Proper design to create a good part to part fit

I posted a related topic in the slicer forum. I am working through a design that includes two PLA prints to friction fit, and one PLA print that has a indent to fit a Raspberry PI board. I am looking to create a fiction fit for both. I am having trouble getting the fit right and would like to know if anyone has suggestions on how the part dimensions should be adjusted to get a good fit. For example, should i use the exact dimensions off the mechanical drawing of the RPi or increase the opening by a few tenths to allow for variation or tolerances. Any tips would be welcome. Similar question when i am joining two printed parts. For example if i created a groove of 2 mm should the width of the mating piece be exactly 2 mm, or reduced by some amount.

I find what works is purely dependent on how your printer is tuned. For me it is based on my nozzle diameter. So if the hole is 10 mm the diameter the dowel that would go in it would be .04 mm smaller as a starting point then fine tune the dowel (or hole) diameters. In Cura there is a setting for horizontal hole expansion (or reduction if it is negative value) that works nicely too, but only in the horizontal plane.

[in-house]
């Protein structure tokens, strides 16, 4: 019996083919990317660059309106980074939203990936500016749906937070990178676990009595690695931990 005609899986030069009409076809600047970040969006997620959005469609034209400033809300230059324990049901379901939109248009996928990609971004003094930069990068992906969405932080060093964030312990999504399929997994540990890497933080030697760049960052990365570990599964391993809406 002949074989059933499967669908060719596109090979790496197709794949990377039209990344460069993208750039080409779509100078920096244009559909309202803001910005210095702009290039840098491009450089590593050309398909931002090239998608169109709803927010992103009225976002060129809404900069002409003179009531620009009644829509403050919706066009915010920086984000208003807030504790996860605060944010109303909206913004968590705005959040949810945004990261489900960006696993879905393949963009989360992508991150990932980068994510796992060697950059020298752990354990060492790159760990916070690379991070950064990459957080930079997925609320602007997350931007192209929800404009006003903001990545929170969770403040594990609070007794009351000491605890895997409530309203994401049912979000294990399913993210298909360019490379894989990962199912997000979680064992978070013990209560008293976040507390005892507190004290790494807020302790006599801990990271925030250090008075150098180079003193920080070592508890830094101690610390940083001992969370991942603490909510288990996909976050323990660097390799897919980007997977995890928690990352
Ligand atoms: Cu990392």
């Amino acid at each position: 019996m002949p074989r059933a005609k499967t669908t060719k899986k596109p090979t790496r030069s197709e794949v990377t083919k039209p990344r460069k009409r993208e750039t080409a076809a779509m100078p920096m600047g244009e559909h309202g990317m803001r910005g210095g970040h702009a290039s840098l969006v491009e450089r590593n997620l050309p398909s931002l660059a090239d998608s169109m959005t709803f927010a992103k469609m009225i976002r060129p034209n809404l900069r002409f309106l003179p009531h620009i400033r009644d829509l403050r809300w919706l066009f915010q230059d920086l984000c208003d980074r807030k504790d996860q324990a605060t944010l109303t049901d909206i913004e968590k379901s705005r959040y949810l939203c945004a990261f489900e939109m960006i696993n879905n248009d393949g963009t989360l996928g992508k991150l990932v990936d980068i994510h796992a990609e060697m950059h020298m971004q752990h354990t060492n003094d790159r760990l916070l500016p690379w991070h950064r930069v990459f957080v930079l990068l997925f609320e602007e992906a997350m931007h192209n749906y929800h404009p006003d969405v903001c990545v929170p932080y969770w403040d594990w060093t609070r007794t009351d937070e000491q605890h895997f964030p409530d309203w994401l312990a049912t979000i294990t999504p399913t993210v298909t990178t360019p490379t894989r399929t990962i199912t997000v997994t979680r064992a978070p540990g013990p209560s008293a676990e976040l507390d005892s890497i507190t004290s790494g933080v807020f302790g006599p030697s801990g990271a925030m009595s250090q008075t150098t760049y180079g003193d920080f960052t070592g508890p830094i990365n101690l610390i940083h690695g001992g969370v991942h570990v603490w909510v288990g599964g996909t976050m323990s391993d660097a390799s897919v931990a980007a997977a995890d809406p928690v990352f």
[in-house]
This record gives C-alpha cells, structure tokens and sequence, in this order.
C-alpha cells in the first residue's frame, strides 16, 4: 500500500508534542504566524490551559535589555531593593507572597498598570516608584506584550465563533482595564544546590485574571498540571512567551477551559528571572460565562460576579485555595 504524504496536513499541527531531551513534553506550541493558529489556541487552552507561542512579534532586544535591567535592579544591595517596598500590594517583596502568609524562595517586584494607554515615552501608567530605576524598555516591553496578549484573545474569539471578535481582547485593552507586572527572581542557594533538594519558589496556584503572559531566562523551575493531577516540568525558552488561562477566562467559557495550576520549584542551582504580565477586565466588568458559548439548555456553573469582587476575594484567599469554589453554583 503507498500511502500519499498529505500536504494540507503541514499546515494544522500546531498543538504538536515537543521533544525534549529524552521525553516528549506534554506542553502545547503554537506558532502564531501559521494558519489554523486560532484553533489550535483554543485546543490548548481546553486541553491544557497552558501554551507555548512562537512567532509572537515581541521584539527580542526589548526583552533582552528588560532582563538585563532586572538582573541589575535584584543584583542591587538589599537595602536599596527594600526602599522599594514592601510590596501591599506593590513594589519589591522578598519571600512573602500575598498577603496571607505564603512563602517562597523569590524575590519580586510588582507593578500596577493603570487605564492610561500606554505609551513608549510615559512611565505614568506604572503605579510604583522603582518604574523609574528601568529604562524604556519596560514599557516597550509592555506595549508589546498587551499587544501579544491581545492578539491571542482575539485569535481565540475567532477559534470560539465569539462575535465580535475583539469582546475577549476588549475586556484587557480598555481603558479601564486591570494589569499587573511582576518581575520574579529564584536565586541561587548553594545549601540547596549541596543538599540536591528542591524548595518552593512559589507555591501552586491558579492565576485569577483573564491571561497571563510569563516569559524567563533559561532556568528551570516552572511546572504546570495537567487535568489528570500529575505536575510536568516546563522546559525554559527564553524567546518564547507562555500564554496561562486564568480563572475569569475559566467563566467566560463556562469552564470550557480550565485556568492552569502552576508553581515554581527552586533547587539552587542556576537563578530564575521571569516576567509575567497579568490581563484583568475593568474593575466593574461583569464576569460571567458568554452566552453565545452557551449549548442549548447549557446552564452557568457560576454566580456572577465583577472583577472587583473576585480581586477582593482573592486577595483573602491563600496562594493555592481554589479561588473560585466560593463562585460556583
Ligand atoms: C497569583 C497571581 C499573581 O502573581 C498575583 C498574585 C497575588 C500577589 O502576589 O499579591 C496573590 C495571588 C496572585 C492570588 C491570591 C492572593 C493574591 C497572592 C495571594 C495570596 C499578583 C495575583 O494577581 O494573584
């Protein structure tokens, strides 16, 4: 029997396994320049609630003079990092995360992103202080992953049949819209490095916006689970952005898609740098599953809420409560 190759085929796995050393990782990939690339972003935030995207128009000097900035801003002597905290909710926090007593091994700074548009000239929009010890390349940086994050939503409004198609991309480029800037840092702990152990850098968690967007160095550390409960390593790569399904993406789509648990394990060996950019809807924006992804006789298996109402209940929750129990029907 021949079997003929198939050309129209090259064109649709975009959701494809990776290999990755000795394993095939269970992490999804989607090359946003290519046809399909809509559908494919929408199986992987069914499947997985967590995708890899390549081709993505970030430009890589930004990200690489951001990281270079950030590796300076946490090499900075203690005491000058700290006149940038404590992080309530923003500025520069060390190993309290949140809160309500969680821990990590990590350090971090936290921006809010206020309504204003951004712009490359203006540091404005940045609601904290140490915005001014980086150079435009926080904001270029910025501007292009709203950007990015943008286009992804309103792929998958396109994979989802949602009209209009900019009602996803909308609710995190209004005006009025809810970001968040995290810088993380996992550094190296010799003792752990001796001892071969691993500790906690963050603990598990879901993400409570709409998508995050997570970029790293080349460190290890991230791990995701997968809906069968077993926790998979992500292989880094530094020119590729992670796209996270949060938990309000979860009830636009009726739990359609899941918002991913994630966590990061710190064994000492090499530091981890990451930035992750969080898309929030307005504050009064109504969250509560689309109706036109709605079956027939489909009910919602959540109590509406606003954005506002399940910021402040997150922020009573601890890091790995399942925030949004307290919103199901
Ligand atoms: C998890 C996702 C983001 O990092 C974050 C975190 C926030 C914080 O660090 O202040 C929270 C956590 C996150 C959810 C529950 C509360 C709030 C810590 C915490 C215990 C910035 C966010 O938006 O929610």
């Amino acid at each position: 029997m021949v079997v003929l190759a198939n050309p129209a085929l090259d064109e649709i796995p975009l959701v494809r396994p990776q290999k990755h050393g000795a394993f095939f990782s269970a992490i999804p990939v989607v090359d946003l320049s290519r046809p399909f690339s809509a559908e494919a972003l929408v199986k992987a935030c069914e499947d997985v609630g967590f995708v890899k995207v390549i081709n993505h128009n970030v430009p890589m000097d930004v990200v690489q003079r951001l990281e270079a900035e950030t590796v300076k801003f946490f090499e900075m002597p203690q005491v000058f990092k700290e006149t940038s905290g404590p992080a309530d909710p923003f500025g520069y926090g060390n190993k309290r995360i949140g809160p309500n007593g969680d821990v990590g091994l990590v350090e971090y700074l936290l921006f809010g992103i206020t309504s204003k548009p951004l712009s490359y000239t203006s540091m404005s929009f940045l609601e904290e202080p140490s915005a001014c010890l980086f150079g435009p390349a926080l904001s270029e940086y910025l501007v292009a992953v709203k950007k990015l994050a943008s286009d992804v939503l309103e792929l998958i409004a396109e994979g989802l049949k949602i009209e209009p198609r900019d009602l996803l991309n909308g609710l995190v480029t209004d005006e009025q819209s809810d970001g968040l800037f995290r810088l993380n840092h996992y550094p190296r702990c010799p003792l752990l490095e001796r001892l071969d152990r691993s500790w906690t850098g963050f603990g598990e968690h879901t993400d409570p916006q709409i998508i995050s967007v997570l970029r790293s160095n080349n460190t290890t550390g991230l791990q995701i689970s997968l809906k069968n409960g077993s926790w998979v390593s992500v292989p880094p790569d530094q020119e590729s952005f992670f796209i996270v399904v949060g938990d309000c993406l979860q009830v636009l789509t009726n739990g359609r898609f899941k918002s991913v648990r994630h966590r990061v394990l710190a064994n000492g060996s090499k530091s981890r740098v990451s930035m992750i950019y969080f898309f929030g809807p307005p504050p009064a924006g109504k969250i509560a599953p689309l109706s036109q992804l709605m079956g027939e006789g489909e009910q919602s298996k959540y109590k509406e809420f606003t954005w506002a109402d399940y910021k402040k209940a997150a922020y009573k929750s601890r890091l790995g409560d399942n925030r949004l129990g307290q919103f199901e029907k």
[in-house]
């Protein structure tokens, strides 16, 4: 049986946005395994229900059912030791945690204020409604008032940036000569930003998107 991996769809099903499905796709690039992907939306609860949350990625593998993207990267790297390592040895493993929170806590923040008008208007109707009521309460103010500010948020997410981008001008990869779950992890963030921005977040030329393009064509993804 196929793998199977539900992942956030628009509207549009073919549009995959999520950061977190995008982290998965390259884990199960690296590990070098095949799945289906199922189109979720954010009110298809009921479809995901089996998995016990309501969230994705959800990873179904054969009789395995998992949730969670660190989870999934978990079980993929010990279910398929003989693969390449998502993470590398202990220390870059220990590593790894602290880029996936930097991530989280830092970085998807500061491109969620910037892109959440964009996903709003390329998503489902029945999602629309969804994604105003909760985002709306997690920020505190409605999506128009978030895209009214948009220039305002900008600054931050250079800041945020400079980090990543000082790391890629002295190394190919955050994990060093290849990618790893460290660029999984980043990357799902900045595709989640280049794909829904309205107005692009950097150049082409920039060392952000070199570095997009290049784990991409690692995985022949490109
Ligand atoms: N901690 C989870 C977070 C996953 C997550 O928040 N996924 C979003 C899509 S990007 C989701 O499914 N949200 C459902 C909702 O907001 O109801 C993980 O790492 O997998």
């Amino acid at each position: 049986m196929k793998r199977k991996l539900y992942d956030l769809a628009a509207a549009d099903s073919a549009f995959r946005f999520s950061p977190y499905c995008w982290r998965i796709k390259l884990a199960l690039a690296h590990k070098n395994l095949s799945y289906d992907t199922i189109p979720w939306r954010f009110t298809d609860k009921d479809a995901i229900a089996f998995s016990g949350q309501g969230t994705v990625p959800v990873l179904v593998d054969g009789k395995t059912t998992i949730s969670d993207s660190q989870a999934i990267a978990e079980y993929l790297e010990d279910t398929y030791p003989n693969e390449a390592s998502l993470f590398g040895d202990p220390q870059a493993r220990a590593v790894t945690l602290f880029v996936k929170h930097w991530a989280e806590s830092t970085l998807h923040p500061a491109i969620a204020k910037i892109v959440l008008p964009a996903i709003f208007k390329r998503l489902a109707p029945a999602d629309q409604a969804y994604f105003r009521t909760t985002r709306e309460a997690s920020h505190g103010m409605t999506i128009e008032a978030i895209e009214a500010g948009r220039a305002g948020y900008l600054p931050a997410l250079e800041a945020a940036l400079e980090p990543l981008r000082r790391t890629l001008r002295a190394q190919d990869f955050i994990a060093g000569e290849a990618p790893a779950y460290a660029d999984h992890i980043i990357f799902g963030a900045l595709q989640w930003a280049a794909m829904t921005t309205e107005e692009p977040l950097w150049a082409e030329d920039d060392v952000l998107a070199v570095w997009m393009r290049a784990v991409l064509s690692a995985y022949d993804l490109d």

Also square holes is another story since on my printer there is a slight budge at the sharp corners that comes into play. I have and Ender 3 Pro and that is known issue on stock machines. More advanced machines that can be tuned out.

Yeah. like @Larry_Bowers said. A proper calibrated printer is key.

This also mean all axis need to be calibrated or printing the counter part in a different orientation will not fit.

If you need parts to fit into each other, you need tolerance to be build in.

I always use 0.1mm per length or 0.1mm on a radius, when I design such parts. This will properly compensate the round filament sausages stacked on top of each other.

Thanks! this is super helpful. I have a box of useless parts as i have been doing trial and error to this point. Your guidelines will be most helpful

I’ve had good success following the instructions in this YouTube video from Lost in Tech:

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